Joining the ranks of many up-and-coming twentysomething computer types, I’ve (finally) set up a personal blog. Hopefully, it will come to serve as a repository of the projects I’ve made and will make, as well as what I hope are useful insights and interesting anecdotes. One thing that seems sorely missing from many blogs is a description of how all the parts fit together. Making this blog was not a trivial task, and each part was chosen for a reason. So to help future blogmakers (and so I don’t forget), here it is.

The Parts

Pelican: A Python Static Site Generator (SSG)

pelican-bootstrap3: A port of the Bootstrap3 theme framework to Pelican

Heroku: A Platform as a Service (PaaS) provider with a free tier and git-based deploy

Github: The PaaS Git provider

Travis: A free Continuous Integration (CI) provider, fed by Github

Cloudflare: A Content Delivery Network (CDN) with a free tier

Math Render Plugin For Pelican: A MathJax plugin for Pelican

Why Pelican?

SSGs are all the rage these days, and for good reason. They make lightweight websites that are easy to manage and can run almost anywhere. Pelican is based on Python (my favorite language) and has a simple theming archetecture, a buildpack for Travis, and lots of themes. Plus, it’s super-simple to deploy and actively developed.

Why pelican-bootstrap3?

Pelican-bootstrap3 brings the Bootstrap3 theme framework to Pelican. Bootstrap is the framework these days, and powers a lot of the web as we know it. Seriously, just ctrl-f the source of your favorite sites for bootstrap.css and you’ll see what I mean. More to the point, Bootstrap is pretty, includes glyphicons and fontawesome(so pretty glyphs all over the place), and is responsive. Responsive design, aside from being a huge buzzword, is very useful, because it means your pages are pretty everywhere, not just on the desktop.

Why Heroku?

All of my previous attempts at hosting a website used NFSN is a great host, and I don’t want to hate on them, but their price schedule makes it hard (for me, at least) to immediately scale. Say, for instance, I post something that makes it to hackaday and my site gets flooded (one can dream). If my cost excedes my deposited funds, then poof goes the website. Heroku, on the other hand, has limited resources, but it’s free, and those resourses only scale if I want them to. Also, it’s combatible with git, Pelican, and Travis nearly out of the box. The only real problem I can see is that the webserver sleeps after so long without being accessed. I could set up a script to ping the site every hour or so, but the few seconds of delay don’t seem worth abusing Heroku’s generosity.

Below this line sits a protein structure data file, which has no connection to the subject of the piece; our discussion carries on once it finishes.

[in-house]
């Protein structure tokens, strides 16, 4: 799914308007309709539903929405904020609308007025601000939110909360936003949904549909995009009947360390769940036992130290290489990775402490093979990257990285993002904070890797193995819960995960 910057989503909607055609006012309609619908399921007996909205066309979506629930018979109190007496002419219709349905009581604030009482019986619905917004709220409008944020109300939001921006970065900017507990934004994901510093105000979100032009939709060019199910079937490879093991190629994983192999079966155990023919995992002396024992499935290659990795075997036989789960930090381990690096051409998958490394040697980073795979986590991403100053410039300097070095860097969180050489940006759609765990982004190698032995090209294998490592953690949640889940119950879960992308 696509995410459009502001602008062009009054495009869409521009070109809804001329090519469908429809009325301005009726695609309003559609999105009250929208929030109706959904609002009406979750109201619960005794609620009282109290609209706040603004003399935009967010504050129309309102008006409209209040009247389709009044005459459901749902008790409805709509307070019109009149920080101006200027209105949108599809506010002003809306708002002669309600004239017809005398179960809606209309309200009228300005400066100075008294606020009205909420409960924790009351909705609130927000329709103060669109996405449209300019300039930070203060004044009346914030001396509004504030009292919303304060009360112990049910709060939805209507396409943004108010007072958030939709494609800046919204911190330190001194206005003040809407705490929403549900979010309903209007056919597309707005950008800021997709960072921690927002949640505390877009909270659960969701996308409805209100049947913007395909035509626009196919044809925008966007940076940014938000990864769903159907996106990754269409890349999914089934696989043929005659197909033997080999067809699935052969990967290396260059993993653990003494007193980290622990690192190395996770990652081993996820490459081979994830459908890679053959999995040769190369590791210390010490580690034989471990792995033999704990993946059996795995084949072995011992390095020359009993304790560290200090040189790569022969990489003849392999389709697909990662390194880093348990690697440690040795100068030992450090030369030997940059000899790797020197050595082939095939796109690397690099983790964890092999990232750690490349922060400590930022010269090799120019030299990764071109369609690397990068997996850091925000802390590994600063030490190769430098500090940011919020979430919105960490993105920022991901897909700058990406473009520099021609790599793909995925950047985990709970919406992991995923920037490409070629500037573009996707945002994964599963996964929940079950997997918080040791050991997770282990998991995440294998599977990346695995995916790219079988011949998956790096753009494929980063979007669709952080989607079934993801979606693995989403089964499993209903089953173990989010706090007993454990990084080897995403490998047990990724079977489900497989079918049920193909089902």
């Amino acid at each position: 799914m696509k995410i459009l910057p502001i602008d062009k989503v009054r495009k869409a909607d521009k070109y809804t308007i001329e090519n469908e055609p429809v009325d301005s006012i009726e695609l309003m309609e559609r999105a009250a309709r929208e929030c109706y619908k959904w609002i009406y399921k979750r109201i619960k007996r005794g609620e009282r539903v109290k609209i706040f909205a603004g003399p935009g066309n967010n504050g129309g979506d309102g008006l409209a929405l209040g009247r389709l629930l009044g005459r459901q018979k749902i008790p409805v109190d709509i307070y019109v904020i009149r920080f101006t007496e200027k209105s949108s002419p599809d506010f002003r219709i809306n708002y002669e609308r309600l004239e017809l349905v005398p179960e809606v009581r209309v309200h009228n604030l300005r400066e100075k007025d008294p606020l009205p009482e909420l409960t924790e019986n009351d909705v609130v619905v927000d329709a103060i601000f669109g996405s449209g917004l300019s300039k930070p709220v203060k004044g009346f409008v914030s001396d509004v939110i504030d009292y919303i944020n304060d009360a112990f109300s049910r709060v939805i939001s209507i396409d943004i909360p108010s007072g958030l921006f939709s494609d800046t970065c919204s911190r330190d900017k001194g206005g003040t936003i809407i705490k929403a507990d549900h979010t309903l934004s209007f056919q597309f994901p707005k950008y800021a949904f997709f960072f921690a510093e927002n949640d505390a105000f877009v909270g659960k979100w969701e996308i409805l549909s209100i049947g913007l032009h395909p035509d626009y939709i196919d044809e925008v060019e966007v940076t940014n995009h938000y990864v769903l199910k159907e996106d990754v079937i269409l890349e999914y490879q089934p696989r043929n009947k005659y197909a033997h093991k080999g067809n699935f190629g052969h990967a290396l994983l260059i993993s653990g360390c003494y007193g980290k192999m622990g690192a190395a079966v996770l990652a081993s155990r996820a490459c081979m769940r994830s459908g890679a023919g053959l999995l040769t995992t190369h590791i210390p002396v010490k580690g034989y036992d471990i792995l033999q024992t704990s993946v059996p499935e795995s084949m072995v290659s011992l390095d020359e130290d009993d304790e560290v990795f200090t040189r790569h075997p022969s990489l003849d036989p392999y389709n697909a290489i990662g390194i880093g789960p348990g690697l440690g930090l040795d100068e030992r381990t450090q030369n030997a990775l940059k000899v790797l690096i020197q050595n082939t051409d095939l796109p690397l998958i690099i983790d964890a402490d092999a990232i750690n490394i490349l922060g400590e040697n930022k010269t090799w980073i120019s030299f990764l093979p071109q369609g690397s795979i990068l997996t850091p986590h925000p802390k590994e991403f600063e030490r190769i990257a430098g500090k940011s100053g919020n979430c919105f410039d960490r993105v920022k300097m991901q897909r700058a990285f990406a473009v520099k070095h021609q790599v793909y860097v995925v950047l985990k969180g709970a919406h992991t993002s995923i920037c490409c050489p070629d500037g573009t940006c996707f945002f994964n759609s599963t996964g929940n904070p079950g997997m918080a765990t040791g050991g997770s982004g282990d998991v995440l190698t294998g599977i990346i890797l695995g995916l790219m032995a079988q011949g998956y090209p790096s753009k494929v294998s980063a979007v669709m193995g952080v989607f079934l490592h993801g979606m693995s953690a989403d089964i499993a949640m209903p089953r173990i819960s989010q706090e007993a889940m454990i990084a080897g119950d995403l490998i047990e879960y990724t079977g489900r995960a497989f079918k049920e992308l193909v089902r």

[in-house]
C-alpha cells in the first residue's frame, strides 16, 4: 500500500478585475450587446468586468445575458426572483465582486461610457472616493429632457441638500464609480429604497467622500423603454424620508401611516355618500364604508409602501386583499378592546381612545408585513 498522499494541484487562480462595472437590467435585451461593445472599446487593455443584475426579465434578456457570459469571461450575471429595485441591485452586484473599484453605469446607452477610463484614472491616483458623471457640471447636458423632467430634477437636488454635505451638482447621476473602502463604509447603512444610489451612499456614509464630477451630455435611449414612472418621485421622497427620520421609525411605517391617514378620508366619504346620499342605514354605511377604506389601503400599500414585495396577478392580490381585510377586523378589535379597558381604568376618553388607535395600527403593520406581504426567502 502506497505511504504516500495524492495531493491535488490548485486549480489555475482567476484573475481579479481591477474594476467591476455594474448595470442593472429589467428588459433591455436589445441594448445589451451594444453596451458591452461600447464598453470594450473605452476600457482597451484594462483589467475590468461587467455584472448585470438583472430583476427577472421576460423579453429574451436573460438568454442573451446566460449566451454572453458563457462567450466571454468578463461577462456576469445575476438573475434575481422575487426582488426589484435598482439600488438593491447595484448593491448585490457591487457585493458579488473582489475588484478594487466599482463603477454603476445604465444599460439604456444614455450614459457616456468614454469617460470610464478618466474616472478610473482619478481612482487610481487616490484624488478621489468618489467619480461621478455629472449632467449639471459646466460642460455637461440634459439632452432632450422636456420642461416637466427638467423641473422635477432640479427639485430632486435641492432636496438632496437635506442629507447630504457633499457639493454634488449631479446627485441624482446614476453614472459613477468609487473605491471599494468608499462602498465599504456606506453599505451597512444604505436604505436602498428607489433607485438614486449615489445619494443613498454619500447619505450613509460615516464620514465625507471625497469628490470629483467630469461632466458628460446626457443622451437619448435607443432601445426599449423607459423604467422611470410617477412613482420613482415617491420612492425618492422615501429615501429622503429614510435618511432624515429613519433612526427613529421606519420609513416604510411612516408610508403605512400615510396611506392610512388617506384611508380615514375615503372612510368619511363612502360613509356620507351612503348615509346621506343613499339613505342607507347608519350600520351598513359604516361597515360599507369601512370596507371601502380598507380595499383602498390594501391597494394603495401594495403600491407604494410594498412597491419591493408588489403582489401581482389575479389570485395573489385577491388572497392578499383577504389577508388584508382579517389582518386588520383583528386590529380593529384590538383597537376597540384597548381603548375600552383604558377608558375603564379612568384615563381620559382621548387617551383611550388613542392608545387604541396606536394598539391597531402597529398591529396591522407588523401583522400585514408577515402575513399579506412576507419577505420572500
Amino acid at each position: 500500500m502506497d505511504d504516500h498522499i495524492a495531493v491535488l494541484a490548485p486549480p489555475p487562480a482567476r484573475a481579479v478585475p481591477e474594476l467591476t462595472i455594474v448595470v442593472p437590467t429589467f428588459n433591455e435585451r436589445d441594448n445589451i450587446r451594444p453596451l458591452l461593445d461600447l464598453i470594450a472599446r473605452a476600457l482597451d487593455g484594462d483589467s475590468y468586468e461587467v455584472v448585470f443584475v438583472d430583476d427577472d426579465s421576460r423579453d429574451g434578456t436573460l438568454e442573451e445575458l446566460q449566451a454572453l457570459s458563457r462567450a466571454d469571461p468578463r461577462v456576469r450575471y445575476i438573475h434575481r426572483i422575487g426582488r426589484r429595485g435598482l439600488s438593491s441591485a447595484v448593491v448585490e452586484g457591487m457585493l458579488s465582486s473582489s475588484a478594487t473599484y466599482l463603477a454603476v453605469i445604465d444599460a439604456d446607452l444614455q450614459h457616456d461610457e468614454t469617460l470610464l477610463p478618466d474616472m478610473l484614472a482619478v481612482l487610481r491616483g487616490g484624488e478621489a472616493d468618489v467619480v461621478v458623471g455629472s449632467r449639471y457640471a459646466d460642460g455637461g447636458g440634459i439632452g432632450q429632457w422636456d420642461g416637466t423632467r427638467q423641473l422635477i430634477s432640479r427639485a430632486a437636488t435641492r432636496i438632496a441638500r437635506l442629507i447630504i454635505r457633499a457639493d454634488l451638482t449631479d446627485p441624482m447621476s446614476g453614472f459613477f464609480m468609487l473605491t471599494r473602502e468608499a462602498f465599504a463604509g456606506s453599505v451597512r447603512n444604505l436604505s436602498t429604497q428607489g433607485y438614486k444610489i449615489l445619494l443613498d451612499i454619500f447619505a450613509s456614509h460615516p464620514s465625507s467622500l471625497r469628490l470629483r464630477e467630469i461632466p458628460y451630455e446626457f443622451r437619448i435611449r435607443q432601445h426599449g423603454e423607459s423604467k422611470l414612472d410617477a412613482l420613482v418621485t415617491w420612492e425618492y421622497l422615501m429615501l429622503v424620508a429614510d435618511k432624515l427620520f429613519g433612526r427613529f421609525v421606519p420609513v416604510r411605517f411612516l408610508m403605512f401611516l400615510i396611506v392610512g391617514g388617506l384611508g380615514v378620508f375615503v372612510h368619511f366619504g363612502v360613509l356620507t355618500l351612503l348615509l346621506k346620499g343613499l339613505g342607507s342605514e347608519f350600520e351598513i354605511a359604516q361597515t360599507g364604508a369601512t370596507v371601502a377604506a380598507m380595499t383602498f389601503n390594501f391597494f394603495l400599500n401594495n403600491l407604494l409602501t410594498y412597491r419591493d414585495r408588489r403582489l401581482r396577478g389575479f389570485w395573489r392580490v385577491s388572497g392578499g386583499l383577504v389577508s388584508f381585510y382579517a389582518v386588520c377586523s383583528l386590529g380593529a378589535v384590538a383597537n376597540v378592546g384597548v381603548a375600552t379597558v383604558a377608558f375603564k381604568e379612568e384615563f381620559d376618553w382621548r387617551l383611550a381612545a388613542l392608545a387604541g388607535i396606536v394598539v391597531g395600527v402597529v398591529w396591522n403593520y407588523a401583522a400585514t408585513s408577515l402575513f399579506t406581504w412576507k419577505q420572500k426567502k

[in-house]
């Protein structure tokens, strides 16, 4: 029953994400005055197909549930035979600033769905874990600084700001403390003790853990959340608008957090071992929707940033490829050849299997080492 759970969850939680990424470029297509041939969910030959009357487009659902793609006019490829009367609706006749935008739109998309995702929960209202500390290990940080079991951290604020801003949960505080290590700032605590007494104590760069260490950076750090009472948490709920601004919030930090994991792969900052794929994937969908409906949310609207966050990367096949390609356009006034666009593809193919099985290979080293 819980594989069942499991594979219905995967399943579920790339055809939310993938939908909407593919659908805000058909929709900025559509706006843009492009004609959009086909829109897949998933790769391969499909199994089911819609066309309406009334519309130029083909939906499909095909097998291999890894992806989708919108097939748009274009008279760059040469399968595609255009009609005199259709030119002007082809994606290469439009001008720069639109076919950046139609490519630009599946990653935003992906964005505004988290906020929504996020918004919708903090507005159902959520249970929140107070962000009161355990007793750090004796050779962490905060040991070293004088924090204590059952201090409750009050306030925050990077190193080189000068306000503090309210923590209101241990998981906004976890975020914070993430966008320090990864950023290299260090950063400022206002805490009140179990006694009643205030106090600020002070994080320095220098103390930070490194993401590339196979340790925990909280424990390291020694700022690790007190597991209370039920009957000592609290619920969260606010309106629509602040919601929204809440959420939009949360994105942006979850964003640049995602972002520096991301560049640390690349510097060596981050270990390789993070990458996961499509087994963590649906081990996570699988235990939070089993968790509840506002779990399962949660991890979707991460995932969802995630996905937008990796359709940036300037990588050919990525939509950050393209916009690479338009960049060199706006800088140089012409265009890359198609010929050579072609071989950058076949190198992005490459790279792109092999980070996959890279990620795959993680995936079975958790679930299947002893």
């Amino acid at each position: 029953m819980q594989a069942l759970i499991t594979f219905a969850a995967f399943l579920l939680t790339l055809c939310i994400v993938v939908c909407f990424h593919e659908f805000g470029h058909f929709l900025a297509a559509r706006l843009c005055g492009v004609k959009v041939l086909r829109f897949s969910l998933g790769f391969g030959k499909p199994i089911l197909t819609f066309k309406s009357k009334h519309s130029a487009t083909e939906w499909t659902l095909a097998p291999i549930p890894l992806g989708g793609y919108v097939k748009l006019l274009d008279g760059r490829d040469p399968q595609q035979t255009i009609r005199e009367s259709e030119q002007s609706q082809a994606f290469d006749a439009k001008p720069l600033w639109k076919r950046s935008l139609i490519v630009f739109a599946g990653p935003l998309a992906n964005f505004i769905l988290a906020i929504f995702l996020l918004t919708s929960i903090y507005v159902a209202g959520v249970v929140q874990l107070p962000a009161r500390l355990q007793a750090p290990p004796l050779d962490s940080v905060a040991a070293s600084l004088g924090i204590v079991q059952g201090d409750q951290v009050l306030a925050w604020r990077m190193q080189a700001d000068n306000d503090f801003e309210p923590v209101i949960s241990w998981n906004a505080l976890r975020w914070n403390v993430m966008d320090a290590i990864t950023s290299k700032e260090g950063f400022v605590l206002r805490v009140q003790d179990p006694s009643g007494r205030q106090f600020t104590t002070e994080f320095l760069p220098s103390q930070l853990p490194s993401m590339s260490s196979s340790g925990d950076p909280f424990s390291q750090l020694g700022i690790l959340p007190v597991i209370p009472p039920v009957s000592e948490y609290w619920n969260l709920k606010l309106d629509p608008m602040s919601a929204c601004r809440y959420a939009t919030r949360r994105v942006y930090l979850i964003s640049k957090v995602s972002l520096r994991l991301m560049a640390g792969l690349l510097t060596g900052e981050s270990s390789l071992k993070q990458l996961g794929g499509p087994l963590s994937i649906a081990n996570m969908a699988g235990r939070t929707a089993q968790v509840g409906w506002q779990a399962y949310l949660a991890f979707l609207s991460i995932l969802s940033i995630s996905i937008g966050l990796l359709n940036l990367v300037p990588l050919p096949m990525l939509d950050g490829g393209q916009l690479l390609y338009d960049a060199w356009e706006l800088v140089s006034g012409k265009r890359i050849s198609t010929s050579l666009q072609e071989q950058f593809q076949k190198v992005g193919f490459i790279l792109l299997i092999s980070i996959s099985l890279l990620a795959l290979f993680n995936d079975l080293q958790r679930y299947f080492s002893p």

Why Github?

Github makes it easy to keep track of revisions. It also allows me to write posts online and commit them. That way, I can post from any computer with ease. It also hooks into Travis directly.

Why Travis?

With Travis, all I have to do to update my site is push to the Github repo. Travis hooks in, builds the site, and deploys it to Heroku automatically. It’s a little slow, but I can wait a few minutes to post, honestly.

Why Cloudflare?

Cloudflare sits between my site and the rest of the internet, giving users fast cache access to static resources like images and css. It gives me a nice “panic button” in the unlikely event of a DDoS attack. Plus it has a very nice and easy to use DNS configurator.

Why MathJax?

MathJax, via the Math Render Plugin For Pelican, lets me use math formulae and other \(\LaTeX\) expressions in posts. This lets me write about math and actually show the formulae without having to write the \(\LaTeX\) and render it to a picture. Then, you can actually copy it, zoom in and out, and search for it. Neat stuff.

So, that’s the basics. I’m thinking of moving hosting to S3, but for now this is the setup. Let me know if you have any questions/comments/concerns.